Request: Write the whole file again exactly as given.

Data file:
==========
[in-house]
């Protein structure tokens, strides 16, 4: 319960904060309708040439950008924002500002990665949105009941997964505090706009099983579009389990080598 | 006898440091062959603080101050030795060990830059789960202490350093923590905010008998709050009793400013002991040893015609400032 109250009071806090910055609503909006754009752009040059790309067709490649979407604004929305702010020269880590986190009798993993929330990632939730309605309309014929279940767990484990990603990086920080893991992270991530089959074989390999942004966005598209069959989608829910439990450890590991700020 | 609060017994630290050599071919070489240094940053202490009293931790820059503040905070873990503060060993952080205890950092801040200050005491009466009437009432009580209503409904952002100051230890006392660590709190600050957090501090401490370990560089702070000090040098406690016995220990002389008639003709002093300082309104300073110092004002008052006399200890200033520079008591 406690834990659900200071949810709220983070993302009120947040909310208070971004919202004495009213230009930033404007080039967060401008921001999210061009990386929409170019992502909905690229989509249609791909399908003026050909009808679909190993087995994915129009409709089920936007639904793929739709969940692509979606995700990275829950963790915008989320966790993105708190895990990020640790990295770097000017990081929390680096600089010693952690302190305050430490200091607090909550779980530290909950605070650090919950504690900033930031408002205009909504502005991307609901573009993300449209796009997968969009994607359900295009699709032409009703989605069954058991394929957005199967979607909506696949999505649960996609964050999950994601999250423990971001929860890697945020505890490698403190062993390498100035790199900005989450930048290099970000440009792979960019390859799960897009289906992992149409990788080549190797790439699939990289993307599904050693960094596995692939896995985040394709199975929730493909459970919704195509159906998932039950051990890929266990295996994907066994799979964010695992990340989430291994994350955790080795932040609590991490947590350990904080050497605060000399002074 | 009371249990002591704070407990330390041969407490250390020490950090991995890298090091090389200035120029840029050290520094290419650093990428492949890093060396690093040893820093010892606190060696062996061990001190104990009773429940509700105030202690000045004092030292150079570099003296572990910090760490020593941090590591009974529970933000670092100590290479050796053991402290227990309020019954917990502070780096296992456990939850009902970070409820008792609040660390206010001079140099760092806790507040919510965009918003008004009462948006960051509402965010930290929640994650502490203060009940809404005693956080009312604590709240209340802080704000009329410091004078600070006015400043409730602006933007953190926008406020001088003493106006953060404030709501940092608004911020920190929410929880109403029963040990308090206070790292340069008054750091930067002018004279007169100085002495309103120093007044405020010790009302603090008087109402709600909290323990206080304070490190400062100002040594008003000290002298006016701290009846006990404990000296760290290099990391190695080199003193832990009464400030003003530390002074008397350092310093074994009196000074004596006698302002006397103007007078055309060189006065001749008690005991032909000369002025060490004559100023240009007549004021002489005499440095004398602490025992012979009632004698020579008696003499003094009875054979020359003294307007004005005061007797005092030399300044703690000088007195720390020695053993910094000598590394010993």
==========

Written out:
[in-house]
């Protein structure tokens, strides 16, 4: 319960904060309708040439950008924002500002990665949105009941997964505090706009099983579009389990080598 | 006898440091062959603080101050030795060990830059789960202490350093923590905010008998709050009793400013002991040893015609400032 109250009071806090910055609503909006754009752009040059790309067709490649979407604004929305702010020269880590986190009798993993929330990632939730309605309309014929279940767990484990990603990086920080893991992270991530089959074989390999942004966005598209069959989608829910439990450890590991700020 | 609060017994630290050599071919070489240094940053202490009293931790820059503040905070873990503060060993952080205890950092801040200050005491009466009437009432009580209503409904952002100051230890006392660590709190600050957090501090401490370990560089702070000090040098406690016995220990002389008639003709002093300082309104300073110092004002008052006399200890200033520079008591 406690834990659900200071949810709220983070993302009120947040909310208070971004919202004495009213230009930033404007080039967060401008921001999210061009990386929409170019992502909905690229989509249609791909399908003026050909009808679909190993087995994915129009409709089920936007639904793929739709969940692509979606995700990275829950963790915008989320966790993105708190895990990020640790990295770097000017990081929390680096600089010693952690302190305050430490200091607090909550779980530290909950605070650090919950504690900033930031408002205009909504502005991307609901573009993300449209796009997968969009994607359900295009699709032409009703989605069954058991394929957005199967979607909506696949999505649960996609964050999950994601999250423990971001929860890697945020505890490698403190062993390498100035790199900005989450930048290099970000440009792979960019390859799960897009289906992992149409990788080549190797790439699939990289993307599904050693960094596995692939896995985040394709199975929730493909459970919704195509159906998932039950051990890929266990295996994907066994799979964010695992990340989430291994994350955790080795932040609590991490947590350990904080050497605060000399002074 | 009371249990002591704070407990330390041969407490250390020490950090991995890298090091090389200035120029840029050290520094290419650093990428492949890093060396690093040893820093010892606190060696062996061990001190104990009773429940509700105030202690000045004092030292150079570099003296572990910090760490020593941090590591009974529970933000670092100590290479050796053991402290227990309020019954917990502070780096296992456990939850009902970070409820008792609040660390206010001079140099760092806790507040919510965009918003008004009462948006960051509402965010930290929640994650502490203060009940809404005693956080009312604590709240209340802080704000009329410091004078600070006015400043409730602006933007953190926008406020001088003493106006953060404030709501940092608004911020920190929410929880109403029963040990308090206070790292340069008054750091930067002018004279007169100085002495309103120093007044405020010790009302603090008087109402709600909290323990206080304070490190400062100002040594008003000290002298006016701290009846006990404990000296760290290099990391190695080199003193832990009464400030003003530390002074008397350092310093074994009196000074004596006698302002006397103007007078055309060189006065001749008690005991032909000369002025060490004559100023240009007549004021002489005499440095004398602490025992012979009632004698020579008696003499003094009875054979020359003294307007004005005061007797005092030399300044703690000088007195720390020695053993910094000598590394010993």